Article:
Leaves made into a paste with water are applied to bites of poisonous insects, wasps, bees, etc. Powdered root, mixed with honey, is given internally in haemorrhoids.

Decoction of the root is prescribed in diarrhoea. Root paste is given to stop bleeding after abortion. A pinch of root powder, in combination with pepper powder and honey, is a good remedy for cough; seeds,rubbed with rice-water, are prescribed to patients suffering from bleeding piles.

Decoction of the whole plant is diuretic; it is efficacious in renal dropsies and in combination with that of Kakajanga (Leea aequata) useful in insomnia.

Dry plant is beneficial in gonorrhoea and colic. It also acts as a laxative.

Ashes of the plant with water and jaggery are effective in ascites and anasarca;sesamum oil medicated with ashes of the plant is applied as eardrops.

Traditional Medicinal Uses: According to Ayurveda, it is bitter, pungent, heating, laxative, stomachic, carminative and useful in treatment of vomiting, bronchitis, heart disease, piles, itching abdominal pains, ascites, dyspepsia, dysentery, blood diseases etc.

Ayurvedic Preparation: Apamarga Taila, Agnimukha etc.

The plant is highly esteemed by traditional healers and used in treatment of asthma, bleeding, in facilitating delivery, boils, bronchitis, cold, cough, colic, debility, dropsy, dog bite, dysentery, ear complications, headache, leucoderma, pneumonia, renal complications, scorpion bite, snake bite and skin diseases etc. Traditional healers claim that addition of A. aspera would enhance the efficacy of any drug of plant origin.    Prevents infection and tetanus.  Used to treat circumcision wounds, cuts.  Also used for improving lymphatic circulation, strengthens musculatured, improves blood circulation; Cold with fever, heat stoke with headache, malaria, dysentery; Urinary tract lithiasis, chronic nephritis, edema; Rheumatic arthralgia (joint pain). Used traditionally for infertility in women: Two ml decoction of root and stem is administered orally thrice a day for three months. Younger women respond better to this therapy.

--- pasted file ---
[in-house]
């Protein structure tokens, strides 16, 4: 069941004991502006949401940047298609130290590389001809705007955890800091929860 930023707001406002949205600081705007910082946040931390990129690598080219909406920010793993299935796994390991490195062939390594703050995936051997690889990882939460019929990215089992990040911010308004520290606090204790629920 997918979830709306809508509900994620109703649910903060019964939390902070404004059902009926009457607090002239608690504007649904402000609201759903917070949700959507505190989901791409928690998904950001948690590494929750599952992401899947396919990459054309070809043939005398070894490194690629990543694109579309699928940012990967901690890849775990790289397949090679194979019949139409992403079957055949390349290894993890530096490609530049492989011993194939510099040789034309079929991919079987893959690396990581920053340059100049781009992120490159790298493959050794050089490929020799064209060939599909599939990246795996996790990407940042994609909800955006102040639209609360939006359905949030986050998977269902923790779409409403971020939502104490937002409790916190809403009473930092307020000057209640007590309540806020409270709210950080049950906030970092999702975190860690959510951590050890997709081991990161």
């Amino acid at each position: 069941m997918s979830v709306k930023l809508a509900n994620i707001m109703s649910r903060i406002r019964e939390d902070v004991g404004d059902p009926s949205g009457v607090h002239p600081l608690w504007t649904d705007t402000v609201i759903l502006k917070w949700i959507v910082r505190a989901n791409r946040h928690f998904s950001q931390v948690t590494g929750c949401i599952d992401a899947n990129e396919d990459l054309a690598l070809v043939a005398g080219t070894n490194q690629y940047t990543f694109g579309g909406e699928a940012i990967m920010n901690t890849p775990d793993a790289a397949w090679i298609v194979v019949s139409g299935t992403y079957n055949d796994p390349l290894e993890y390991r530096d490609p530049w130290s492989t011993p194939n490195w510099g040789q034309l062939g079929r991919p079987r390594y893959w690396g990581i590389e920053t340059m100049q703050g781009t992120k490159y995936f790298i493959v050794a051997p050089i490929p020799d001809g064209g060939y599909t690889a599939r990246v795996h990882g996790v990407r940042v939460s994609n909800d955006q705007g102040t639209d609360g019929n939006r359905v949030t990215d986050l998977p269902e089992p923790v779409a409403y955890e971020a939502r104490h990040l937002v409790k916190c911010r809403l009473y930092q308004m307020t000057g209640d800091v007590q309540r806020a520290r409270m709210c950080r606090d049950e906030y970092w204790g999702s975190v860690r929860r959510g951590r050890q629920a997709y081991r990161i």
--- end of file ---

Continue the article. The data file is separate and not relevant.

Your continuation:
Other Uses
*Useful for reclamation of wastelands.
*Leaf is consumed as potherb.
*Seeds rich in protein, cooked and eaten.
*Used in religious ceremonies in India.

Soap; Teeth.
The ash from the burnt plant, often mixed with mustard oil and a pinch of salt, is used as a tooth powder for cleaning teeth. The dried twigs are used as toothbrushes. The ash of the burnt plant is a rich source of potash. It is used for washing clothes.

Click to see:->Achyranthes aspera elevates thyroid hormone levels and decreases hepatic lipid peroxidation in male rats

Disclaimer:The information presented herein is intended for educational purposes only. Individual results may vary, and before using any supplements, it is always advisable to consult with your own health care provider.

Resources:

http://www.ayurvedakalamandiram.com/herbs.htm
http://www.hort.purdue.edu/newcrop/CropFactSheets/onga.html
http://www.pfaf.org/database/plants.php?Achyranthes+aspera
http://www.pfaf.org/database/plants.php?Achyranthes+aspera
http://www.hear.org/starr/plants/images/species/?q=achyranthes+aspera+var+aspera
http://zipcodezoo.com/Plants/A/Achyranthes_aspera/

http://www.herbnet.com/Herb%20Uses_DE.htm